Author Affiliations: NCH Healthcare Group, Bonita Springs, Florida (Dr Goldstein); and Medical Service, Comando Brigata Alpina “Julia,” Udine, Italy (Dr Mascitelli).
The provocative observational study of Altman and colleagues1 demonstrates that hysterectomy for benign indications was associated with a significant long-term risk of renal cell carcinoma, and this was particularly prominent among the women undergoing the surgery before the age of 44 years; they exhibited a 2-fold risk. Notably, the risk was less for the women undergoing vaginal hysterectomy compared with the women undergoing total abdominal hysterectomy. Although the mechanisms by which hysterectomy increases subsequent renal cell carcinoma risk are unclear, we believe the data presented suggest that the relationship might be catecholamine and iron related.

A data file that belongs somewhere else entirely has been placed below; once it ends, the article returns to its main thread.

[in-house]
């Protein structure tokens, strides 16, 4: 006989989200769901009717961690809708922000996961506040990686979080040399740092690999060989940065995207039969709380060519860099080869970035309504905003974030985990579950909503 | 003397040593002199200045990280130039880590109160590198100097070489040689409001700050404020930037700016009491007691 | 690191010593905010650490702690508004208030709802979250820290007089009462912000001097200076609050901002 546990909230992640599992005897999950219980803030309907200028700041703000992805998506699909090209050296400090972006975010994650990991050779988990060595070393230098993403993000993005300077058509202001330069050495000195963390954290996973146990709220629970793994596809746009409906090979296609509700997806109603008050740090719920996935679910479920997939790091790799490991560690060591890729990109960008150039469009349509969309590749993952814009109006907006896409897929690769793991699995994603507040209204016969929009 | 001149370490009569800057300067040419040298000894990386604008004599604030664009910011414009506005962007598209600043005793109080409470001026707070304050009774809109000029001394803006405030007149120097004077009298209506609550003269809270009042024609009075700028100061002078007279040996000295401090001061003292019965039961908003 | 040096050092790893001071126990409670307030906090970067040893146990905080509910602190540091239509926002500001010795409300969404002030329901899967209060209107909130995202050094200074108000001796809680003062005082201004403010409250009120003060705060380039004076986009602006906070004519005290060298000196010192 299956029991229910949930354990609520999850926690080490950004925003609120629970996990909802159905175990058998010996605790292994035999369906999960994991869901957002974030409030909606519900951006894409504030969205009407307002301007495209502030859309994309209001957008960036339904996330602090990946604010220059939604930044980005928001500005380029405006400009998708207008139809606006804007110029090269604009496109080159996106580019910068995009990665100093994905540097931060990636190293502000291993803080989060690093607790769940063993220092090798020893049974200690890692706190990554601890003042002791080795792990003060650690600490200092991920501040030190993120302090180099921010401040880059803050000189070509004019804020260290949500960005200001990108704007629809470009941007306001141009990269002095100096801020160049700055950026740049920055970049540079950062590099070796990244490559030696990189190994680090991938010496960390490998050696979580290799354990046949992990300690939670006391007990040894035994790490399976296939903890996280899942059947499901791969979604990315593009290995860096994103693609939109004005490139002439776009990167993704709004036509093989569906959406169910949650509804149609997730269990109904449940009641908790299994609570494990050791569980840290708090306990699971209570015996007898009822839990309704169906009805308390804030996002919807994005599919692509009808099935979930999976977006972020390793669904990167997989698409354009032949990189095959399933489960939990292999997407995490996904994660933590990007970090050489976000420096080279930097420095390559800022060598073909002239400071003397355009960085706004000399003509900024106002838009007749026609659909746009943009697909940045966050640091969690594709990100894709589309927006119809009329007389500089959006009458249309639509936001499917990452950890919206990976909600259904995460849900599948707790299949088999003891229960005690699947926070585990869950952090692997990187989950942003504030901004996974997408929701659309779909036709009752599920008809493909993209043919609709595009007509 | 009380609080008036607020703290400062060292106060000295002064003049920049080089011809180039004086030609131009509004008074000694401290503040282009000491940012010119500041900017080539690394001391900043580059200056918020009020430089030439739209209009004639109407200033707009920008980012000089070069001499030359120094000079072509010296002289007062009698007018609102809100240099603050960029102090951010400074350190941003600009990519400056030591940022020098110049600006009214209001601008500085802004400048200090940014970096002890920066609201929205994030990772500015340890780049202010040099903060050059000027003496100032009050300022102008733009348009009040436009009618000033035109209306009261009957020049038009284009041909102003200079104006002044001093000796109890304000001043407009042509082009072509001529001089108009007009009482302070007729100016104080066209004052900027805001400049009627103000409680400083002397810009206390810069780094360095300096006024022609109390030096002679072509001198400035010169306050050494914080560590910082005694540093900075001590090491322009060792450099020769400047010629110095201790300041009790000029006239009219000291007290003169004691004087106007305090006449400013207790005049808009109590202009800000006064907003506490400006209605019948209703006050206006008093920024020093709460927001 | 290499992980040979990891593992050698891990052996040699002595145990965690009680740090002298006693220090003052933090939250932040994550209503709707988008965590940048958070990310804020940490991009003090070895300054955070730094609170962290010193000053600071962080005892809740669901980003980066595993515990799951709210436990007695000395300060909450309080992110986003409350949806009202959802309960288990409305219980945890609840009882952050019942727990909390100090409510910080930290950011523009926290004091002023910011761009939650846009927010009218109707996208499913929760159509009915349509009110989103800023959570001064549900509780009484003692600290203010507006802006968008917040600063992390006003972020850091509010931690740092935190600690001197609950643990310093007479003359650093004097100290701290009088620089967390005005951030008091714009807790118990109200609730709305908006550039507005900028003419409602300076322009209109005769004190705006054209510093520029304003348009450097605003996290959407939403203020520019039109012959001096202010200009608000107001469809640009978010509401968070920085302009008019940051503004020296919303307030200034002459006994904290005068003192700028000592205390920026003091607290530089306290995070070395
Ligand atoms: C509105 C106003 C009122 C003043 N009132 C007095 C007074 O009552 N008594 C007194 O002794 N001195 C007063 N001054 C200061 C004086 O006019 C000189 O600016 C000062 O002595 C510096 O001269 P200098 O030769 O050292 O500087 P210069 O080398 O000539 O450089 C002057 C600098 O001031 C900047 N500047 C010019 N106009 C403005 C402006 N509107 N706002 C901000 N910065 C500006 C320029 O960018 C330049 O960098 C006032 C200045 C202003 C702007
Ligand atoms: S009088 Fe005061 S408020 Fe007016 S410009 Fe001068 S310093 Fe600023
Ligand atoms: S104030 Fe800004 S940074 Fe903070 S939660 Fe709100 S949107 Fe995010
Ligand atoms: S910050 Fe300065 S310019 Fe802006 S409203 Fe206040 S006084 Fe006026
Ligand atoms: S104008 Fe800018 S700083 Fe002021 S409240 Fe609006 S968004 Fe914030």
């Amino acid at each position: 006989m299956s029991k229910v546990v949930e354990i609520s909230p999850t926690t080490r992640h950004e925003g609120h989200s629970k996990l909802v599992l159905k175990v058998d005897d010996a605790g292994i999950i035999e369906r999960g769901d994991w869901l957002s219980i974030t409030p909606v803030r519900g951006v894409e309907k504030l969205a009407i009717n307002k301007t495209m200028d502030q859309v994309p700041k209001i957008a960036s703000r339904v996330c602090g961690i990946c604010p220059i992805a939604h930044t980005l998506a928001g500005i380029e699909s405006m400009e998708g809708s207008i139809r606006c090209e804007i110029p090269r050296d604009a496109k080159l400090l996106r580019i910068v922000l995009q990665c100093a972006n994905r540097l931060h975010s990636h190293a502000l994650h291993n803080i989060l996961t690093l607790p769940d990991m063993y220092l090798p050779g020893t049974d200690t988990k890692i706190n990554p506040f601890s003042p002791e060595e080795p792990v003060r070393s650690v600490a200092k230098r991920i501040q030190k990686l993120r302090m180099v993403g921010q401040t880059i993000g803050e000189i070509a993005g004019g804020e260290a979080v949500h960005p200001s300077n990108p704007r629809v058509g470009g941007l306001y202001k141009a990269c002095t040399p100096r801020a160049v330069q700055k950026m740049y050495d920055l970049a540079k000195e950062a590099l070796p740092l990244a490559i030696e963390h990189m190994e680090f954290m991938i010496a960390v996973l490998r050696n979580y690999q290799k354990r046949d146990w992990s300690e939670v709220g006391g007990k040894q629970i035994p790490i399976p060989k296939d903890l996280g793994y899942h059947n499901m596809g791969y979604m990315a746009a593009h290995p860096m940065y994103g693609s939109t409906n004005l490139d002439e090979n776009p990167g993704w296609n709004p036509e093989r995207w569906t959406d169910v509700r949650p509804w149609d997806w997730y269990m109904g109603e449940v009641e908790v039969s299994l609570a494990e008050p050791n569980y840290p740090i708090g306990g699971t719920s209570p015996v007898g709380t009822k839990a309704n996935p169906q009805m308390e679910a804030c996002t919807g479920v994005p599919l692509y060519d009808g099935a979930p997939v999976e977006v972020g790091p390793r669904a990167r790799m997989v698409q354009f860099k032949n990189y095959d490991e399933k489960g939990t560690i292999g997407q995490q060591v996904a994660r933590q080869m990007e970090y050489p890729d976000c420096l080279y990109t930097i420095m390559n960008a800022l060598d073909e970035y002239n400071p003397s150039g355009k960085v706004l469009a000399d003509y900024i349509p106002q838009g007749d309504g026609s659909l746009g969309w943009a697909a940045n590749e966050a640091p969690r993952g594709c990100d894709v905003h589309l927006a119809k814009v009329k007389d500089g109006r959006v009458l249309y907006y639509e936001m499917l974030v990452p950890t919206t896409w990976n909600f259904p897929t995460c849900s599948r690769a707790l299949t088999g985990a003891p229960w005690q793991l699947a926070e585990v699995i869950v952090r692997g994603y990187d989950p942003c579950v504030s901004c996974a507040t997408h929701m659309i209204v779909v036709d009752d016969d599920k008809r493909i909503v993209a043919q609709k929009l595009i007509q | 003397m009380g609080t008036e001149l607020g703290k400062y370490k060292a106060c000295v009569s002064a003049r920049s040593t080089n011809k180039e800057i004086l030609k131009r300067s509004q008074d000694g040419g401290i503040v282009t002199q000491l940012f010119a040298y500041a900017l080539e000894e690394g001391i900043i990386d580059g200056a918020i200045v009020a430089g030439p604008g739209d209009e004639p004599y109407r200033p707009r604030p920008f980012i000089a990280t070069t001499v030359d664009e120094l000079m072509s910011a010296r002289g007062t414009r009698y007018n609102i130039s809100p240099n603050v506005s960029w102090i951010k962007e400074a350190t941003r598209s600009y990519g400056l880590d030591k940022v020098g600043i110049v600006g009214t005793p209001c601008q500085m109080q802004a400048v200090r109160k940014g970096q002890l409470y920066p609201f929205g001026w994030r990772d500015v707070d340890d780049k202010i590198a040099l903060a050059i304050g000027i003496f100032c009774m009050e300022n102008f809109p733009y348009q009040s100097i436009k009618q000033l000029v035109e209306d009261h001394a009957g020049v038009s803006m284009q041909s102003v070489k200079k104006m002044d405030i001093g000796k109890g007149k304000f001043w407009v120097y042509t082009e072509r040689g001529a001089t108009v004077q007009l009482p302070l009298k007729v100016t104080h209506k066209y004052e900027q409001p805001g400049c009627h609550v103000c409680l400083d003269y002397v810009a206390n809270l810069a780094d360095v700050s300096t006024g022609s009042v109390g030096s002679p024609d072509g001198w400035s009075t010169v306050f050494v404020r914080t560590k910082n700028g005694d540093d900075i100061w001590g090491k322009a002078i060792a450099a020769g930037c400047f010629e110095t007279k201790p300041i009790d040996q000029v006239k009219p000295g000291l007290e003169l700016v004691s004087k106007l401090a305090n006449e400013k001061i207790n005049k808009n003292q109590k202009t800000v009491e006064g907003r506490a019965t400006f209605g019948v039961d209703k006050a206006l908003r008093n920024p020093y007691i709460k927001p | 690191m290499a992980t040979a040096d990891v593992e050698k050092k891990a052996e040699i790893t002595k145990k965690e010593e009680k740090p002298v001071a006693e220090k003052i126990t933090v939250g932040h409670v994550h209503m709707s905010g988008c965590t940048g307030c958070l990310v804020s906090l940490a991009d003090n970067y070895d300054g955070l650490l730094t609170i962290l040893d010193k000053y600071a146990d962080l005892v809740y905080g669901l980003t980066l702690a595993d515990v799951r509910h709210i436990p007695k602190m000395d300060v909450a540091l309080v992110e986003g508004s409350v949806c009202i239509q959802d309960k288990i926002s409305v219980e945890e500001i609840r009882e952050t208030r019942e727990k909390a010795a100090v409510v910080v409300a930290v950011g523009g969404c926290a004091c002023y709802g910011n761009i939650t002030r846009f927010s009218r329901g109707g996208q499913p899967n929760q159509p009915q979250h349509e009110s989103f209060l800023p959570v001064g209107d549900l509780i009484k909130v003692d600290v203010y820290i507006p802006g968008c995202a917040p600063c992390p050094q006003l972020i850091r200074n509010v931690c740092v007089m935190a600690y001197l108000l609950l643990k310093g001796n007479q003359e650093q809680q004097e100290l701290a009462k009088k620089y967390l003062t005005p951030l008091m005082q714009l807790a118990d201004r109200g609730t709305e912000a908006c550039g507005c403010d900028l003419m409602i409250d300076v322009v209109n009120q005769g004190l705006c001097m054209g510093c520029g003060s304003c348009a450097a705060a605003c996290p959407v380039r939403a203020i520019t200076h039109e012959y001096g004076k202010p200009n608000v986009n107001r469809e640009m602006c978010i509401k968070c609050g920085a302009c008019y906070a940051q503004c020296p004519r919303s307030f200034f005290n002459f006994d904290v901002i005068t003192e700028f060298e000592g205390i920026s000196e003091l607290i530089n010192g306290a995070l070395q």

Goldstein MR, Mascitelli L. Increased Risk of Renal Cell Carcinoma After Hysterectomy: Possible Causes and Implications. Arch Intern Med. 2011;171(13):1214-1215. doi:10.1001/archinternmed.2011.302